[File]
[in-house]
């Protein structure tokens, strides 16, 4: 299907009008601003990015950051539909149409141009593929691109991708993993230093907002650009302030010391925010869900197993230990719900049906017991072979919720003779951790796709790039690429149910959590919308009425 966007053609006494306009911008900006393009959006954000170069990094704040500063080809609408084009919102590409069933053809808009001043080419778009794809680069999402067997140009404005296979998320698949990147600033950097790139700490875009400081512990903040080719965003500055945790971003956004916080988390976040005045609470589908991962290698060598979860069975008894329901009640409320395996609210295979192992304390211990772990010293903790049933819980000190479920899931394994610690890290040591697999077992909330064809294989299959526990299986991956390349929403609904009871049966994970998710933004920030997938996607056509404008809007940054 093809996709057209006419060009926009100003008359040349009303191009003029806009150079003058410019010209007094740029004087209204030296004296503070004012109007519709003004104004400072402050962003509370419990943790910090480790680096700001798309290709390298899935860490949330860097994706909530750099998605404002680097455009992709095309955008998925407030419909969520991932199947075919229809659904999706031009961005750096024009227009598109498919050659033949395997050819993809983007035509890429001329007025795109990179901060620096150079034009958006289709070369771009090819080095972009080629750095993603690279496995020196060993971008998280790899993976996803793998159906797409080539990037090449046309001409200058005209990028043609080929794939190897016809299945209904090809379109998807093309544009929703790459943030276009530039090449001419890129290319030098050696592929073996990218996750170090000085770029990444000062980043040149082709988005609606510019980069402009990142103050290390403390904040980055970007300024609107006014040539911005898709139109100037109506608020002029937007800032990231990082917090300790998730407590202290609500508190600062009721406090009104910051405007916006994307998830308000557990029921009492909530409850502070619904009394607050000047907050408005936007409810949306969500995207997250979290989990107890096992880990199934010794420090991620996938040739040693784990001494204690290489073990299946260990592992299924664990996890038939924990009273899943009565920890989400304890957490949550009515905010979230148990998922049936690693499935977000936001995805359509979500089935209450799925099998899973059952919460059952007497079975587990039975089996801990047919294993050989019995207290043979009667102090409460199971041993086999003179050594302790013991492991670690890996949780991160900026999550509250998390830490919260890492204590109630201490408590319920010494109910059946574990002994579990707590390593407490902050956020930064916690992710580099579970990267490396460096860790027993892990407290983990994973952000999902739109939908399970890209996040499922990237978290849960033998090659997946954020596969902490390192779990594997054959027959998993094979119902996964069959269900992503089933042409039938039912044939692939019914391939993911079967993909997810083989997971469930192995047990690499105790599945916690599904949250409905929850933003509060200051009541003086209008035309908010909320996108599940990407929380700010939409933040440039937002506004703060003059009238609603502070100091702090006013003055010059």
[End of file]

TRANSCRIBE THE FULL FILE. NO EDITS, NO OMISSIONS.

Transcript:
[in-house]
């Protein structure tokens, strides 16, 4: 299907009008601003990015950051539909149409141009593929691109991708993993230093907002650009302030010391925010869900197993230990719900049906017991072979919720003779951790796709790039690429149910959590919308009425 966007053609006494306009911008900006393009959006954000170069990094704040500063080809609408084009919102590409069933053809808009001043080419778009794809680069999402067997140009404005296979998320698949990147600033950097790139700490875009400081512990903040080719965003500055945790971003956004916080988390976040005045609470589908991962290698060598979860069975008894329901009640409320395996609210295979192992304390211990772990010293903790049933819980000190479920899931394994610690890290040591697999077992909330064809294989299959526990299986991956390349929403609904009871049966994970998710933004920030997938996607056509404008809007940054 093809996709057209006419060009926009100003008359040349009303191009003029806009150079003058410019010209007094740029004087209204030296004296503070004012109007519709003004104004400072402050962003509370419990943790910090480790680096700001798309290709390298899935860490949330860097994706909530750099998605404002680097455009992709095309955008998925407030419909969520991932199947075919229809659904999706031009961005750096024009227009598109498919050659033949395997050819993809983007035509890429001329007025795109990179901060620096150079034009958006289709070369771009090819080095972009080629750095993603690279496995020196060993971008998280790899993976996803793998159906797409080539990037090449046309001409200058005209990028043609080929794939190897016809299945209904090809379109998807093309544009929703790459943030276009530039090449001419890129290319030098050696592929073996990218996750170090000085770029990444000062980043040149082709988005609606510019980069402009990142103050290390403390904040980055970007300024609107006014040539911005898709139109100037109506608020002029937007800032990231990082917090300790998730407590202290609500508190600062009721406090009104910051405007916006994307998830308000557990029921009492909530409850502070619904009394607050000047907050408005936007409810949306969500995207997250979290989990107890096992880990199934010794420090991620996938040739040693784990001494204690290489073990299946260990592992299924664990996890038939924990009273899943009565920890989400304890957490949550009515905010979230148990998922049936690693499935977000936001995805359509979500089935209450799925099998899973059952919460059952007497079975587990039975089996801990047919294993050989019995207290043979009667102090409460199971041993086999003179050594302790013991492991670690890996949780991160900026999550509250998390830490919260890492204590109630201490408590319920010494109910059946574990002994579990707590390593407490902050956020930064916690992710580099579970990267490396460096860790027993892990407290983990994973952000999902739109939908399970890209996040499922990237978290849960033998090659997946954020596969902490390192779990594997054959027959998993094979119902996964069959269900992503089933042409039938039912044939692939019914391939993911079967993909997810083989997971469930192995047990690499105790599945916690599904949250409905929850933003509060200051009541003086209008035309908010909320996108599940990407929380700010939409933040440039937002506004703060003059009238609603502070100091702090006013003055010059």